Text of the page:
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ESA Hopes For Satellite Navigation Co-operation

By | June 4, 2003

      Galileo will be a complementary global satellite navigation system, rather than a competitor to the American Global Positioning System (GPS) system, said Antonio Rodota, the director general of the European Space Agency (ESA). His comments came after it was announced that ESA member states had finally come to agreement about shareholder and management structure for the ambitious project, which had been beset by delays.

      The system, which is due to be launched in 2008, is being funded to the tune of 3.2 billion euros ($3.76 billion). It will consist of 30 satellites (27 operational and 3 reserve) occupying three circular orbits, inclined at 56 degrees to the equator, at an altitude of 26,616 kilometers.

      U.S. Scepticism

      The U.S. government has not always been the biggest supporter of the Galileo project. It has questioned the viability of the project, as well as the interference risk Galileo might pose to the U.S. GPS system already in place.

      Rodota does not share these concerns. He told Interspace: “If you look at the use of Galileo as well as GPS, one of the main advantages of having both systems is that the service can be guaranteed at all times. If there is a redundant system, either Galileo or GPS, this guarantees service for the Europeans as well as the Americans. This will enhance the use of the system on both sides.”

      The agreement among ESA member states paves the way for the launch of the legal entity, Galileo Joint Undertaking, that will have the unenviable task of co-ordinating ESA and European Union involvement in Galileo. It will be responsible for all aspects of Galileo’s development and operations. The agreement last week comes after much wrangling among member states on the make-up of Galileo.

      There had been conflicts between Germany and Italy over issues such as management and the location of headquarters, and Spain had also wanted to increase its stake in the project from 9 to 11 per cent. Spain has accepted a 10.14 per cent stake in the project. Rodota had told Interspace in February (Issue 762) that these disputes were putting the programme in jeopardy. “If we lose additional time in this decision process, this programme could be lost forever,” he stressed.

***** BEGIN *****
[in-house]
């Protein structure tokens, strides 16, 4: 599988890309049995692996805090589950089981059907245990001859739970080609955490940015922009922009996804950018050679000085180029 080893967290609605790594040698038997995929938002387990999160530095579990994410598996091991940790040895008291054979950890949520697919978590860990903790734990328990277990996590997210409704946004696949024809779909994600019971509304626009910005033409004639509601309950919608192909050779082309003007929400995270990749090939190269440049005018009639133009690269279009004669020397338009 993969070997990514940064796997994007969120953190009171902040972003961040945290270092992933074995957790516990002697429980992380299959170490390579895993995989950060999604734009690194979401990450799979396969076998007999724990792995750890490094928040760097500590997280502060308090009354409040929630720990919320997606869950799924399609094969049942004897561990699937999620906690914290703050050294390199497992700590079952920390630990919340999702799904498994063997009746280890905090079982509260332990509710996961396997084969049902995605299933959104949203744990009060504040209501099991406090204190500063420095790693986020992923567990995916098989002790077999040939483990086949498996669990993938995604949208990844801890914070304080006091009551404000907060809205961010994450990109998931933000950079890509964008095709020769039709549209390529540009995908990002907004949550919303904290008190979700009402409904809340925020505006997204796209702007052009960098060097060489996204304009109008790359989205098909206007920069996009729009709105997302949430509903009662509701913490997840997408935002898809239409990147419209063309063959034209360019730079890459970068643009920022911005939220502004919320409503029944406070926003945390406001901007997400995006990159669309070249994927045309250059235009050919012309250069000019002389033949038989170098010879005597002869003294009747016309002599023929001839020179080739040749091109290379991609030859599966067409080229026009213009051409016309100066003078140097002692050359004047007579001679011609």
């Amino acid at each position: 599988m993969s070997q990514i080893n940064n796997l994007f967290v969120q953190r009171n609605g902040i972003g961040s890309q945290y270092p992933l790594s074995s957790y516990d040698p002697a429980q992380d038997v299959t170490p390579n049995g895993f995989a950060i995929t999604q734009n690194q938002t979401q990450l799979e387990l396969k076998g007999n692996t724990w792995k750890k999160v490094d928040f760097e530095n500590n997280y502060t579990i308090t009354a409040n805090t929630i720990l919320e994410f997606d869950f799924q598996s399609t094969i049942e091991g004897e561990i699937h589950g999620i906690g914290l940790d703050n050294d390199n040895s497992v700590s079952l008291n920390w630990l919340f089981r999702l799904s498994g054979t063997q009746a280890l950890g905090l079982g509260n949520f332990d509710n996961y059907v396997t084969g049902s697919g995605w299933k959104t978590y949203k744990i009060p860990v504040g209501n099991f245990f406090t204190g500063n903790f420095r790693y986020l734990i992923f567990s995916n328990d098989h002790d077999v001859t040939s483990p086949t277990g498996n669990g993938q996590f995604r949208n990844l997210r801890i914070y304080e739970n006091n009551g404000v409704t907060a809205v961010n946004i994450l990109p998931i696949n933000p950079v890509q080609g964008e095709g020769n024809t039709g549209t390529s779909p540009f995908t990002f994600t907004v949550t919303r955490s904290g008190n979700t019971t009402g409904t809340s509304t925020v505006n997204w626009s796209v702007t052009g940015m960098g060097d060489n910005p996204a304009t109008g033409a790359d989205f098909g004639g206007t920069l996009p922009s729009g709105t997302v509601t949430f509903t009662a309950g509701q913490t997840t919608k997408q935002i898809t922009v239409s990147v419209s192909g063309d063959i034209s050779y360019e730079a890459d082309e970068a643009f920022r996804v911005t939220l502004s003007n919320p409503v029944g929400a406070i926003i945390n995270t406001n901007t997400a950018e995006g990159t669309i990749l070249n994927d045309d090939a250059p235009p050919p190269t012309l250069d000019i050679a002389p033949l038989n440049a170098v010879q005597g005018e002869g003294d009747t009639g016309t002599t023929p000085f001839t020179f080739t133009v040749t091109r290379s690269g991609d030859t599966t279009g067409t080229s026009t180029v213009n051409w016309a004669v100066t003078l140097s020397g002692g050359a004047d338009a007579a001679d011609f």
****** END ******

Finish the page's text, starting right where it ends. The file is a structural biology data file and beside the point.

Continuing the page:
Change in Fortune

      Rodota is delighted about the positive outcome. “Europe is sending a very strong and positive message: there is no longer a division among European member states. We are more than pleased about that. We have spent quite a lot of time to reach this agreement.”

      The cooperation between ESA and the EU is unprecedented, and Rodota believes the work that has gone into Galileo could have a stimulative effect on other joint projects. “This is the first time that we are able to build a complete infrastructure for Europe, a real pan-European system. It is also the first time that ESA has developed a programme with the European Union. We have been able to start a new cooperation between the two institutions, and at the same time, build something that will unite Europe. We believe there are a number of lessons to be learned for the future in terms of being fast enough to react to new challenges.”

      Numerous Benefits

      The Galileo project will be one of the centrepieces of the European space industry over the next few years. According to Rodota, the project will have numerous benefits. He pointed to assessments that there could be up to another 150,000 jobs created. Galileo could also be used to make transport more efficient in areas such as railway and vehicle control. Improving transport infrastructure will have benefits for European industry as a whole, he added.